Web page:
Annuals are plants that die after just one growing season. Many annual varieties grow outdoors. However, some people enjoy keeping them indoors, as flowering annuals make a lovely addition to any home. 

Examples of indoor annuals include:

  • Herbs
  • Begonias
  • Impatiens

Annuals generally do well indoors, provided their lighting and nutrient needs are met. 

Perennials 

Perennials are the most common type of houseplant. Generally, they can grow indefinitely with proper care. They may still go dormant during the cold months but usually return to health when the weather improves unless they die of old age or other external factors.

Examples of common indoor perennials include:

  • Spider plants
  • Aloe vera
  • Ferns
  • Pothos
  • Succulents

Perennials are the most popular houseplants since they live longer and don’t need to be replanted yearly. They are also easier to grow to larger sizes since you get more time to work with them.

The Lifecycle of a Houseplant

There’s no set age for a plant to die, as many contributors during the plant’s life cycle play a part in how long the plant survives. Plants can stay youthful without noticeable signs of aging until their cells begin to deteriorate and become unable to distribute new growth throughout the plant.

As with all living things, plants undergo a degenerative process as they age, even with their ability to regenerate new cell growth.

Plant Senescence

All plants go through senescence, and it differs for each plant. Plant senescence is the aging and deterioration process of plants, which is promoted by plant hormones signaling the process. And, for some plants, the aging process can take hundreds or thousands of years.

There are other types of senescence processes in plants, but these are the two you may be most familiar with:

  • Overall senescence: The whole plant deteriorates, which is the process you see in annuals.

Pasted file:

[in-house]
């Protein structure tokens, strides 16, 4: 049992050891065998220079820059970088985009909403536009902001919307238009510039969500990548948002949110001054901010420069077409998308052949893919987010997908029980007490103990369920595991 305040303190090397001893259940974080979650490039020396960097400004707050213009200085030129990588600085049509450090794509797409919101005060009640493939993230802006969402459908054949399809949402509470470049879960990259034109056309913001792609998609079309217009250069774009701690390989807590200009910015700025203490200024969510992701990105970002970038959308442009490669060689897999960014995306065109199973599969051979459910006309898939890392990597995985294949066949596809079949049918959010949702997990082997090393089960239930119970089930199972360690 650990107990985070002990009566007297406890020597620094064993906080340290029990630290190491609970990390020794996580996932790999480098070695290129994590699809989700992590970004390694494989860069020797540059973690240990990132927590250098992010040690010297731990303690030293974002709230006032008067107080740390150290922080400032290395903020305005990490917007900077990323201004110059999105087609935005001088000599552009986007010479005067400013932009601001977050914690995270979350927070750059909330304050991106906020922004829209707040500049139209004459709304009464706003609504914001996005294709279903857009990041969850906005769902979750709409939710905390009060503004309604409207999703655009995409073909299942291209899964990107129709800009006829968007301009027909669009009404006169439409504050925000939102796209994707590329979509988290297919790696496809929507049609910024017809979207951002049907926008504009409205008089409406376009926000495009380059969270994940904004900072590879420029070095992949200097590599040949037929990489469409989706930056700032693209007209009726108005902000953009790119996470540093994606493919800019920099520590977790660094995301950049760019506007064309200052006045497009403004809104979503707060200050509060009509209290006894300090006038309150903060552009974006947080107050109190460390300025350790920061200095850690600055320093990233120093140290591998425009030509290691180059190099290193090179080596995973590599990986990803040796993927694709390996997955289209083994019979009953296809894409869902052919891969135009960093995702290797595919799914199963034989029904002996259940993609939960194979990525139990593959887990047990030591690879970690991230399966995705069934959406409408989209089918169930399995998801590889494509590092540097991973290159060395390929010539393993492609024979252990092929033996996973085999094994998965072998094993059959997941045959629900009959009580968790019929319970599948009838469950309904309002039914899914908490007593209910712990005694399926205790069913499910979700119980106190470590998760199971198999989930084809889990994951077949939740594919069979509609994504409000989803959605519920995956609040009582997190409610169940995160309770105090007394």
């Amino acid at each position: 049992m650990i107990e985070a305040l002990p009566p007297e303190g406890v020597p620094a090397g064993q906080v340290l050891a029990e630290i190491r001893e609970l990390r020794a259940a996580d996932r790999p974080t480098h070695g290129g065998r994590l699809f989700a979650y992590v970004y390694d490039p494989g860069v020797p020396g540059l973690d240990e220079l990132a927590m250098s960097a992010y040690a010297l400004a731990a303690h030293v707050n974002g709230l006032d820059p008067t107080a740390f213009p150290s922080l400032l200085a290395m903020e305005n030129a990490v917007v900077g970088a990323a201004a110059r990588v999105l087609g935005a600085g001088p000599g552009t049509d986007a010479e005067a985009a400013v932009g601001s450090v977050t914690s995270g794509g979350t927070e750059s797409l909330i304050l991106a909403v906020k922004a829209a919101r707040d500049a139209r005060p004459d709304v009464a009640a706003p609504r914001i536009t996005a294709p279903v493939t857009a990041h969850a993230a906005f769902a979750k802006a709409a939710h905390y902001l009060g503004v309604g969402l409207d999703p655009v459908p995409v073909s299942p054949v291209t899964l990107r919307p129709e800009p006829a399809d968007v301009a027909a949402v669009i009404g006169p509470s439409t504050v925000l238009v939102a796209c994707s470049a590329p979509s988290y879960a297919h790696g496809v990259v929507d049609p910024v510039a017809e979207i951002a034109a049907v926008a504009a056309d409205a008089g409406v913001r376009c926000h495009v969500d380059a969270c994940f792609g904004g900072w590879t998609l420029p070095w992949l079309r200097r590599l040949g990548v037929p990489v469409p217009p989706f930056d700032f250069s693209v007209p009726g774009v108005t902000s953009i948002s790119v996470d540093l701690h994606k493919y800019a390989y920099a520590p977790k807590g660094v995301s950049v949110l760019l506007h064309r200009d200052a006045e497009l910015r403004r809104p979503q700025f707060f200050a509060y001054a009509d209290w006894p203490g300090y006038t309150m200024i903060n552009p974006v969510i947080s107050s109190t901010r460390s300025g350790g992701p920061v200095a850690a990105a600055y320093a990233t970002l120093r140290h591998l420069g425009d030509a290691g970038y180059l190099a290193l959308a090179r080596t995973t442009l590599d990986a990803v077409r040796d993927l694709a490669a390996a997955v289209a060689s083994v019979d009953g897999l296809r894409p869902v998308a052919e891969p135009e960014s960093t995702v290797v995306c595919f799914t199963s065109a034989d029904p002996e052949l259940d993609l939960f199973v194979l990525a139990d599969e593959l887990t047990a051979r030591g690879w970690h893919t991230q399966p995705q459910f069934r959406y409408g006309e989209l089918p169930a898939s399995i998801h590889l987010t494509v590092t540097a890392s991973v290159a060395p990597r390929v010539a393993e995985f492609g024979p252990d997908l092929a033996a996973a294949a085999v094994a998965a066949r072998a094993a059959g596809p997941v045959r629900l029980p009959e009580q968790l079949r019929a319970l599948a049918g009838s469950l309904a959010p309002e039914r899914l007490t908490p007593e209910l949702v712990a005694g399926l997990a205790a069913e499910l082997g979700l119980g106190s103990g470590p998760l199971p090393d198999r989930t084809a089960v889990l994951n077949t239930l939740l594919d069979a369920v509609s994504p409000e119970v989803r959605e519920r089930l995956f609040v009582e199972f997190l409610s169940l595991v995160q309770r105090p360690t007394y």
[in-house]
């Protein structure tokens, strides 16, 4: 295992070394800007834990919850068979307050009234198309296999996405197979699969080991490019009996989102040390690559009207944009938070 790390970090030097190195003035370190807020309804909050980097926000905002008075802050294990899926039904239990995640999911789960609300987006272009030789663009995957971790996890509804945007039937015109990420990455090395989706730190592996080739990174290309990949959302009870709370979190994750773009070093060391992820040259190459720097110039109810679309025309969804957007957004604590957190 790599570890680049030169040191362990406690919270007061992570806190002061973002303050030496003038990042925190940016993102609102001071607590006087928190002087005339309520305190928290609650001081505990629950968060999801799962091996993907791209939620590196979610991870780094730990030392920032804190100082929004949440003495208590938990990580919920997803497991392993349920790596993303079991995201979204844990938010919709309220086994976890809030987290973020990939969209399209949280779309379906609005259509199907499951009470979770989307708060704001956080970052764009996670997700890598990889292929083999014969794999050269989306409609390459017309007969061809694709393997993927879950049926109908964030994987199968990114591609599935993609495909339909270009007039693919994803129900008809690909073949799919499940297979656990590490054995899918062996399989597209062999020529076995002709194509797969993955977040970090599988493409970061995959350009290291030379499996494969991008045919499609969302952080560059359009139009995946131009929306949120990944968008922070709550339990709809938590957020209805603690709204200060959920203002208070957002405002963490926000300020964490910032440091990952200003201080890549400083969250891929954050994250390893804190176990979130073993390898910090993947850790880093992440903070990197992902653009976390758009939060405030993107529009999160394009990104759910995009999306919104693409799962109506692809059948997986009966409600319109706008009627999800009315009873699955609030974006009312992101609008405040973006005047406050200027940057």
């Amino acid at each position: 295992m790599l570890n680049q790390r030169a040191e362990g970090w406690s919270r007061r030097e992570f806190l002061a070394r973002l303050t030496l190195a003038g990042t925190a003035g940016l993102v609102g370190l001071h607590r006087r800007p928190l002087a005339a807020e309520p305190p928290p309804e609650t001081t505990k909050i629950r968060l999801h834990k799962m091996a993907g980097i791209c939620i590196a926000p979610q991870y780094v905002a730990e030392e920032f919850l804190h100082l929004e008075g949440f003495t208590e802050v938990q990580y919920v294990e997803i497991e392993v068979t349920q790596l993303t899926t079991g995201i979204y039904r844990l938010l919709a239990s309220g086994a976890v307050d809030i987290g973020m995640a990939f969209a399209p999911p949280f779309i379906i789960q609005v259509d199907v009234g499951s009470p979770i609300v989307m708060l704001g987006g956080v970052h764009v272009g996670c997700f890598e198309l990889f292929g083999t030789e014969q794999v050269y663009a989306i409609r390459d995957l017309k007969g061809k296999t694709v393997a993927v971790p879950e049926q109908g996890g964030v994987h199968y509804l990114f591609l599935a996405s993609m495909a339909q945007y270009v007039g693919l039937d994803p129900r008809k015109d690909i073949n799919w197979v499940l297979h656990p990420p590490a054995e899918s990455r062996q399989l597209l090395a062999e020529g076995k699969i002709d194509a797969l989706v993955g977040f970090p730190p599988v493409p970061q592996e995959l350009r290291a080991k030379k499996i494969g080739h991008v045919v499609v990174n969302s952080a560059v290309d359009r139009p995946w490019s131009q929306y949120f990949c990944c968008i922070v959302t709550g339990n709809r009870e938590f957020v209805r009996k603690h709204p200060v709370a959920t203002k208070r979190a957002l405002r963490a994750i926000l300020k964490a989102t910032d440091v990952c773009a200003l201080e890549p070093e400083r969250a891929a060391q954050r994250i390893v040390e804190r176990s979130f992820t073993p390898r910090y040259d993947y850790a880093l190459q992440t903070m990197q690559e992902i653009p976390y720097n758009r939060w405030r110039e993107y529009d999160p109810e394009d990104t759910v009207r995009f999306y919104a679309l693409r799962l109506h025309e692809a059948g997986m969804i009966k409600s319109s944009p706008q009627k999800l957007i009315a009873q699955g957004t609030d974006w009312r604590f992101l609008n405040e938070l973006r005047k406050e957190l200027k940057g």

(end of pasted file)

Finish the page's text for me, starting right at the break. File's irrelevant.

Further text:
• Top senescence: Once conditions are no longer favorable for growth and production, the plant parts exposed above the soil surface deteriorate and die, such as in perennials and crops.

Eventually, the cells will deteriorate from surrounding conditions or lack of resources, which accelerates plant senescence, or from the natural degenerative process of old age. But once the end stage of plant senescence begins, the plant will be at the end of its lifecycle.

Stress Can Shorten the Life of Your Plant

Stress is a common cause of early deterioration of plant cells, which will shorten the lifespan of your houseplants.

Here are some examples of factors that cause stress in your houseplants:

  • Over or underwatering
  • Cold drafts
  • Not enough or too much sunlight
  • Insufficient or excess nutrients 
  • Wrong soil mix
  • Insufficient drainage

Signs Your Houseplants Are Dying of Old Age

Like all organic things, houseplants will eventually die of old age. However, it’s far more likely that your plant passes away from external causes like illness or a pest infestation. Still, understanding the signs of old age in your houseplants can help you keep them healthy for longer. 

Signs your houseplant is dying due to old age include:

  • Stunted growth 
  • Lack of flowering 
  • Dying leaves 
  • Discoloration 

Each of these signs can alert you to the fact your plant may be dying of old age. However, these symptoms can also occur for several other reasons. So it’s important to thoroughly inspect your plant for signs of possible illness or disease.